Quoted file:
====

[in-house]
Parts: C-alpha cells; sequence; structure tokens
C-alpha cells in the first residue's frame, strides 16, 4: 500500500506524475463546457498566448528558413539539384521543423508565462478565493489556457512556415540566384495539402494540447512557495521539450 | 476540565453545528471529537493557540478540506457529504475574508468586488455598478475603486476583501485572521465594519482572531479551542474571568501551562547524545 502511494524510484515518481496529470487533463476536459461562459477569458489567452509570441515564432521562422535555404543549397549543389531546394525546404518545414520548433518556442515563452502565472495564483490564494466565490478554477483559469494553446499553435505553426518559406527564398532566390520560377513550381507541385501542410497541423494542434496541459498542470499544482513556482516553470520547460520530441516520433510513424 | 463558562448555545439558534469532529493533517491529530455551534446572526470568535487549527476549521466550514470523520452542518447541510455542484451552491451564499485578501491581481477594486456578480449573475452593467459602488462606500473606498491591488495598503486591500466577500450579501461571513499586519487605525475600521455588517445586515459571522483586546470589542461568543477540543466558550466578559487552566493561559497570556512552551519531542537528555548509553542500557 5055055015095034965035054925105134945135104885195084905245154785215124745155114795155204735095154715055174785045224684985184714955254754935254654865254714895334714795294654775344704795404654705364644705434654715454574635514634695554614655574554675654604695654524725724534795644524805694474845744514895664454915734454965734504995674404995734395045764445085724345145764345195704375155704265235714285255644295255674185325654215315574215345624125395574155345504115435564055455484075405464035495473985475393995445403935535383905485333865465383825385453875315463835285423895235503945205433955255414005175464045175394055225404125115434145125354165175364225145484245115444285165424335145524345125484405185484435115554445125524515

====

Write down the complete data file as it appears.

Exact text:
[in-house]
Parts: C-alpha cells; sequence; structure tokens
C-alpha cells in the first residue's frame, strides 16, 4: 500500500506524475463546457498566448528558413539539384521543423508565462478565493489556457512556415540566384495539402494540447512557495521539450 | 476540565453545528471529537493557540478540506457529504475574508468586488455598478475603486476583501485572521465594519482572531479551542474571568501551562547524545 502511494524510484515518481496529470487533463476536459461562459477569458489567452509570441515564432521562422535555404543549397549543389531546394525546404518545414520548433518556442515563452502565472495564483490564494466565490478554477483559469494553446499553435505553426518559406527564398532566390520560377513550381507541385501542410497541423494542434496541459498542470499544482513556482516553470520547460520530441516520433510513424 | 463558562448555545439558534469532529493533517491529530455551534446572526470568535487549527476549521466550514470523520452542518447541510455542484451552491451564499485578501491581481477594486456578480449573475452593467459602488462606500473606498491591488495598503486591500466577500450579501461571513499586519487605525475600521455588517445586515459571522483586546470589542461568543477540543466558550466578559487552566493561559497570556512552551519531542537528555548509553542500557 5055055015095034965035054925105134945135104885195084905245154785215124745155114795155204735095154715055174785045224684985184714955254754935254654865254714895334714795294654775344704795404654705364644705434654715454574635514634695554614655574554675654604695654524725724534795644524805694474845744514895664454915734454965734504995674404995734395045764445085724345145764345195704375155704265235714285255644295255674185325654215315574215345624125395574155345504115435564055455484075405464035495473985475393995445403935535383905485333865465383825385453875315463835285423895235503945205433955255414005175464045175394055225404125115434145125354165175364225145484245115444285165424335145524345125484405185484435115554445125524515